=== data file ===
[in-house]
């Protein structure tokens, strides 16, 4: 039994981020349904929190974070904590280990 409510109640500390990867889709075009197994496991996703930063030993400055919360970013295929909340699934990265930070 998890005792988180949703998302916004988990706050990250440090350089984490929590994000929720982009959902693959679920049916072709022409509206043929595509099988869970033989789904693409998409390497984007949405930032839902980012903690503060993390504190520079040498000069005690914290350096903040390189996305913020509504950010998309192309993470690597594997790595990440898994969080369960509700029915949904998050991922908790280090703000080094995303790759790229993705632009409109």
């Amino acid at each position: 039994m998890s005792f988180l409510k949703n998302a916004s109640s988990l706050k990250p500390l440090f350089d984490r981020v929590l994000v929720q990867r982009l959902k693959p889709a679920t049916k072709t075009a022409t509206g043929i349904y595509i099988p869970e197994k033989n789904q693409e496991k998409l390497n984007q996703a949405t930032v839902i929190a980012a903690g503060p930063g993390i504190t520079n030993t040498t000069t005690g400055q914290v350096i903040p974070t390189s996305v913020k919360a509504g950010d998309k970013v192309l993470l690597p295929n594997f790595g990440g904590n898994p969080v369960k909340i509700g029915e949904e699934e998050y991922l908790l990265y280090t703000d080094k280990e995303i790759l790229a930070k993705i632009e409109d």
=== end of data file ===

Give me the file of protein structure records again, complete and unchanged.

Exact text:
[in-house]
């Protein structure tokens, strides 16, 4: 039994981020349904929190974070904590280990 409510109640500390990867889709075009197994496991996703930063030993400055919360970013295929909340699934990265930070 998890005792988180949703998302916004988990706050990250440090350089984490929590994000929720982009959902693959679920049916072709022409509206043929595509099988869970033989789904693409998409390497984007949405930032839902980012903690503060993390504190520079040498000069005690914290350096903040390189996305913020509504950010998309192309993470690597594997790595990440898994969080369960509700029915949904998050991922908790280090703000080094995303790759790229993705632009409109």
């Amino acid at each position: 039994m998890s005792f988180l409510k949703n998302a916004s109640s988990l706050k990250p500390l440090f350089d984490r981020v929590l994000v929720q990867r982009l959902k693959p889709a679920t049916k072709t075009a022409t509206g043929i349904y595509i099988p869970e197994k033989n789904q693409e496991k998409l390497n984007q996703a949405t930032v839902i929190a980012a903690g503060p930063g993390i504190t520079n030993t040498t000069t005690g400055q914290v350096i903040p974070t390189s996305v913020k919360a509504g950010d998309k970013v192309l993470l690597p295929n594997f790595g990440g904590n898994p969080v369960k909340i509700g029915e949904e699934e998050y991922l908790l990265y280090t703000d080094k280990e995303i790759l790229a930070k993705i632009e409109d």